Sunday, November 9, 2008

Science and Politics - Let's get it on

Science's influence on society is immeasurable. Medicine, technology, engineering, telecommunications, and education, owe their modern existence to systematic observation and experimentation - the scientific method. Whether or not you care at all about it, science has had a direct and profound impact on your quality of life, health, communication, and entertainment. For these reasons, and zillions of others, science matters.

Unfortunately, public perception of the importance of science has significantly diminished over the past decade, particularly in the United States. There are myriad reasons for this, but a large share of the burden may lie with scientists themselves. Sure, the Bush administration has done their best to discredit and make irrelevant science for eight years, and religious conservatives have waged the so called "war on science" for even longer. Those factors matter, a lot, but I think a large portion of the blame lies within the scientific community and people that call themselves science advocates. As a bunch, I think we've become complacent, satisfied to remain within our own tiny spheres of influence. We run experiments, publish papers, give talks, and maybe even blog, but at the same time, we allow the constant denigration of our craft - within government, among the media, and at the hands of anti-science groups. This passivity has become all too common; scientists are quick to spout their misgivings about the state of research in America, when provoked (for taped interview, say), but self-motivated outrage at their own cheapened status is seldom seen.

That is not to say that the devaluation of science in America was caused by inaction among scientists. This is hardly the case, but I think this anti-science society persists in part because scientists as a group, and any science friendlies among the public, have not spoken up loudly and angrily enough. When the government rejects thousands of research studies from 50 years of investigation, and denies anthropogenic global warming, for example, the science-friendly public should have stood up, shouting and calling their congresspersons. We shouldn't have allowed this to pass, letting the big bad government rework reality as they pleased. We all share the blame for the current predicament, and so we all share responsibility to fix it.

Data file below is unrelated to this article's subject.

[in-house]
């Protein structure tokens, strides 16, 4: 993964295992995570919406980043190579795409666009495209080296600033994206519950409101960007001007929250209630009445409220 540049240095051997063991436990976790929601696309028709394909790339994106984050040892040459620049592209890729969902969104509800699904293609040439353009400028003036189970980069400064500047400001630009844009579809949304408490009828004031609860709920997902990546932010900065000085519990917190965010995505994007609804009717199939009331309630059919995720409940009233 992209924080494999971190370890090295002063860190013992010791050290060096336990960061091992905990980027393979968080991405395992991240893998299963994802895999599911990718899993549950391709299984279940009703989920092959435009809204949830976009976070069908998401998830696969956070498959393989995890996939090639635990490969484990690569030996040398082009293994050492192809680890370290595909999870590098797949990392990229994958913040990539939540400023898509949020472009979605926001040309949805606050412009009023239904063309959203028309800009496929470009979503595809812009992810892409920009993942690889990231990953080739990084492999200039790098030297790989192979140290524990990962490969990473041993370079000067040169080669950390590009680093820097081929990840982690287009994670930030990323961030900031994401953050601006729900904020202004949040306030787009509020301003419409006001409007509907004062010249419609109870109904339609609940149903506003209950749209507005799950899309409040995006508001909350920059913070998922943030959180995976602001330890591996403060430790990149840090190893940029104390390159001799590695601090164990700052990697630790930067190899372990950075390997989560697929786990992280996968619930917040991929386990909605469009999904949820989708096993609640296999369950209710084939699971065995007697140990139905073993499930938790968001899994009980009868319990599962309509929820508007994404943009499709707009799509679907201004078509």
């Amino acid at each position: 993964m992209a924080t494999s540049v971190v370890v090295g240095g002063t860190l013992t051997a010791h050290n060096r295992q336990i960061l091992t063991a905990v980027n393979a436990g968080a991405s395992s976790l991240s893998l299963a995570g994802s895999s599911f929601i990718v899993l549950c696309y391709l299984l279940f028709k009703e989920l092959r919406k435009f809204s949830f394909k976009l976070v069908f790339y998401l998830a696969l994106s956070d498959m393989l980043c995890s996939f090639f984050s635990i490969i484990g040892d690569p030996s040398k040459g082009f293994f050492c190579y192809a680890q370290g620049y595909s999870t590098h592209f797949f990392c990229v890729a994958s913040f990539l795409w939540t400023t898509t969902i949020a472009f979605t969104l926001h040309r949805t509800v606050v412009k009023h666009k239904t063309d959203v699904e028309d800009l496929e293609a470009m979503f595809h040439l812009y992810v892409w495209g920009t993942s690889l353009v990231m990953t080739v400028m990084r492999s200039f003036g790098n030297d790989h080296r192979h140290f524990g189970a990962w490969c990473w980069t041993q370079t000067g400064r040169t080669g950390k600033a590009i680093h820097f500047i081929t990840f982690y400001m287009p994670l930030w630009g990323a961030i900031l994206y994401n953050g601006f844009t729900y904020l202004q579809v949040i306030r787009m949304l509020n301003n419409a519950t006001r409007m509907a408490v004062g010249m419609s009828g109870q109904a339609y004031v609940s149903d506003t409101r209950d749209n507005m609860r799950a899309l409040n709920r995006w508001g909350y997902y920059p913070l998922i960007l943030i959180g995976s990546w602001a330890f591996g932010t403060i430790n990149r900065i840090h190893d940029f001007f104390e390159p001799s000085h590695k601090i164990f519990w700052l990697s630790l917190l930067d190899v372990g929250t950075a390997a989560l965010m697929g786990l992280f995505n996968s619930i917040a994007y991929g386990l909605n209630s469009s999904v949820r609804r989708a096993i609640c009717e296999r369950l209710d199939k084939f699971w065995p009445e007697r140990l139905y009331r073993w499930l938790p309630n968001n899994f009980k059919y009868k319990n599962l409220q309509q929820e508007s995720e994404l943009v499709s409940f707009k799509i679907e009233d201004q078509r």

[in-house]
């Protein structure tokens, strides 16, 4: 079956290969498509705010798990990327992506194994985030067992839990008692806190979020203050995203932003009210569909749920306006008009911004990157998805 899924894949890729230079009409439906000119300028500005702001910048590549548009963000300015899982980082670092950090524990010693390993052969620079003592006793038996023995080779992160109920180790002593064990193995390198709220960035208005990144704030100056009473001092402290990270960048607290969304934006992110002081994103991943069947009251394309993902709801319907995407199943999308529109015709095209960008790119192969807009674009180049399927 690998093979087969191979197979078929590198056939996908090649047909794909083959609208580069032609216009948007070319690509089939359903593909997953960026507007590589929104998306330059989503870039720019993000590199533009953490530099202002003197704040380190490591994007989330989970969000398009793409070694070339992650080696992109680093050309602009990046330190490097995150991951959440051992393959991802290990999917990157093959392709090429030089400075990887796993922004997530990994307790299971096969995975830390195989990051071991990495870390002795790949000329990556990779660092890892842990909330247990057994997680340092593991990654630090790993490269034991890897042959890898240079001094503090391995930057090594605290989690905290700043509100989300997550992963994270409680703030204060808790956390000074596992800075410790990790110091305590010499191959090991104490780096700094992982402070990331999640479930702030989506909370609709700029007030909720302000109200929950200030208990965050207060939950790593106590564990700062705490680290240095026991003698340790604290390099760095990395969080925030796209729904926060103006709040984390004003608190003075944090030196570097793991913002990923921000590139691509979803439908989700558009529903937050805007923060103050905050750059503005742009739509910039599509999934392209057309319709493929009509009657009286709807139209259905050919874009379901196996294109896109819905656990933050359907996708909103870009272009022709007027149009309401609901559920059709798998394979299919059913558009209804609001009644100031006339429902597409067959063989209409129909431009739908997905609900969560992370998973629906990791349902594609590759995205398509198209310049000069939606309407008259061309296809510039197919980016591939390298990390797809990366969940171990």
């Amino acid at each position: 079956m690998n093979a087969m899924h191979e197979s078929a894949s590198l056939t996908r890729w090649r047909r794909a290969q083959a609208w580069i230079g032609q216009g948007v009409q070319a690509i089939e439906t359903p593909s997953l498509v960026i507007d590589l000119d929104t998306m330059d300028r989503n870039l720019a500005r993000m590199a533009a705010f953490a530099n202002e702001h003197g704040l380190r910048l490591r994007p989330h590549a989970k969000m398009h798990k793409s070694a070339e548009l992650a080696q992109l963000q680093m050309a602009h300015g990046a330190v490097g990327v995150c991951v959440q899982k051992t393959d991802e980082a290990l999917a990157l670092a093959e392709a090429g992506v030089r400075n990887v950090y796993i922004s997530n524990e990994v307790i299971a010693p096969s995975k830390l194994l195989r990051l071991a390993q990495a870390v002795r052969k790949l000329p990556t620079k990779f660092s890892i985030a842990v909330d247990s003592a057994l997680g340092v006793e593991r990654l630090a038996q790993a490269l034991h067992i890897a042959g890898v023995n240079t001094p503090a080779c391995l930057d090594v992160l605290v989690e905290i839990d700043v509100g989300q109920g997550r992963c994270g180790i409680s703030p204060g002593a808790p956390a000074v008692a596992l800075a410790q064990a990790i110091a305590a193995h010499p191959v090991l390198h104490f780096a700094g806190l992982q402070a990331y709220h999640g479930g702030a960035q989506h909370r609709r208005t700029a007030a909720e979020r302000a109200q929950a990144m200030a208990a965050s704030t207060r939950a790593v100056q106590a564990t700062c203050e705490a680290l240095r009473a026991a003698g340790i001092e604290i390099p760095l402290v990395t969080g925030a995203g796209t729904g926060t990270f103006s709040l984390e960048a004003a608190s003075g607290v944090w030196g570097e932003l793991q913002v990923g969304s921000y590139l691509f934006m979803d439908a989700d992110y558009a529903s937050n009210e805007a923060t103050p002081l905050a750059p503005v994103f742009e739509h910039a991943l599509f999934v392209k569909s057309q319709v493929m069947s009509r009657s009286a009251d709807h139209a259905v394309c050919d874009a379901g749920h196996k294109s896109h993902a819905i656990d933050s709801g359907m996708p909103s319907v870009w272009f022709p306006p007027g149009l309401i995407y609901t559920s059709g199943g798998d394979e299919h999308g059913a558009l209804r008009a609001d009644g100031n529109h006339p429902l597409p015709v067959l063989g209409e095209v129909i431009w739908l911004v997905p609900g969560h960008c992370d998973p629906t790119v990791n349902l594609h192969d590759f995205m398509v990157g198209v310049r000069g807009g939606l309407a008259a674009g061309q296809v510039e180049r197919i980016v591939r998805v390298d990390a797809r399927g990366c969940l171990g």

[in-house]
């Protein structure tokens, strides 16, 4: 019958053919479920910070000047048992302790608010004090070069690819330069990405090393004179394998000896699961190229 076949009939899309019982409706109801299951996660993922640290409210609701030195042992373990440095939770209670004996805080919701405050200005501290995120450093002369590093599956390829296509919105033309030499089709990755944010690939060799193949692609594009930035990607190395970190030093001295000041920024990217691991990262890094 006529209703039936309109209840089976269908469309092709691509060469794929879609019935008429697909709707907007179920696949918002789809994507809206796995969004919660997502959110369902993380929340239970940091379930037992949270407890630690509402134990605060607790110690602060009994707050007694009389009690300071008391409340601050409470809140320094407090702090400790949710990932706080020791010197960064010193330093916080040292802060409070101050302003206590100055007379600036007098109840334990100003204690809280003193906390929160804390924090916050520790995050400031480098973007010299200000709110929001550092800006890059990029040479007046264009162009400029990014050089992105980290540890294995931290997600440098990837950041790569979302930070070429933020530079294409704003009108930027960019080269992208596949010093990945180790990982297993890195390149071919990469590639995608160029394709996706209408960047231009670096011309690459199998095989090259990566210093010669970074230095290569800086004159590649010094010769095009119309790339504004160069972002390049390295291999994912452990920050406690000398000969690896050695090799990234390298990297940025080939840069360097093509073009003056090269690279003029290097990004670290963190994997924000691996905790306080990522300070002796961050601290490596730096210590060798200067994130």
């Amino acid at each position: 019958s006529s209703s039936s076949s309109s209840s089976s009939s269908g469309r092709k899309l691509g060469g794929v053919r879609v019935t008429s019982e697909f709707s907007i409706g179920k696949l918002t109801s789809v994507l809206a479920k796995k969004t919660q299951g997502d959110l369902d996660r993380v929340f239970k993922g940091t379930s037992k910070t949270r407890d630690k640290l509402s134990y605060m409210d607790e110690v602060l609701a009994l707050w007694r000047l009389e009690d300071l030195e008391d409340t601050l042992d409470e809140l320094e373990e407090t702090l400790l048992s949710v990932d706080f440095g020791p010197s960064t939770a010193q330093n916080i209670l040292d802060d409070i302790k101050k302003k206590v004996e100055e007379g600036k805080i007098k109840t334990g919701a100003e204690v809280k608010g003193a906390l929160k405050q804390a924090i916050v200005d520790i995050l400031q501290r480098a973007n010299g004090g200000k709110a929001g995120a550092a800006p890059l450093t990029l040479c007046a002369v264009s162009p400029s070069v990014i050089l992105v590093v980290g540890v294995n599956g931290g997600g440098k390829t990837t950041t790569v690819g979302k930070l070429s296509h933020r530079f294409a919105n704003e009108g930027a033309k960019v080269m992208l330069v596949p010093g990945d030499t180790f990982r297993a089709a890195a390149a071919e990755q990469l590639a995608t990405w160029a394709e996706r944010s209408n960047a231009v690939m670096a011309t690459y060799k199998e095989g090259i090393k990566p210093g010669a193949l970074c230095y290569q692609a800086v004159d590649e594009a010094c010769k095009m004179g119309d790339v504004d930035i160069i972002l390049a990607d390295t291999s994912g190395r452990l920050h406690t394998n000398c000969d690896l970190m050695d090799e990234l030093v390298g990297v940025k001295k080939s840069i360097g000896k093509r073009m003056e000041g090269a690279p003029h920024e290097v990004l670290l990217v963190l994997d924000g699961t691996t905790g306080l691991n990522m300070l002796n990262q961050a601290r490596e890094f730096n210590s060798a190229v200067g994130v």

We need to return (were we ever there?) to the days when science was the first and last resort of public policy. When we need answers, we should look to the research, examine the data. Health care, energy, immigration, foreign policy, *the economy*, and many other hot-button political issues are directly informed and influenced by knowledge gleaned from scientific research. This isn't just about some "elitist," academic pursuit of knowledge (though there's nothing wrong with that!), this is about coming to real-world solutions for current imperative issues.

So we are now past the blame game, past pointing fingers, past all those hand-wringing cliches. There are real crises in the world that need fixing NOW, and science can help. There may not be much time to begin fostering trust and excitement in science among the public, and enacting science-based policy. Sarah Palin and Bobby Jindal, two unabashedly anti-science politicians, are among those that may challenge the future. We have in front of us an opportunity, the chance to take advantage of a science friendly administration to reinstate science as the driving force behind prudent government.

Consider the multifaceted nature of your world. Consider the influences on your everyday life, where many disparate ideas coalesce into what you call society. For each of us, this world has its vital and precious parts. Let's keep it all intact.


Lukas said...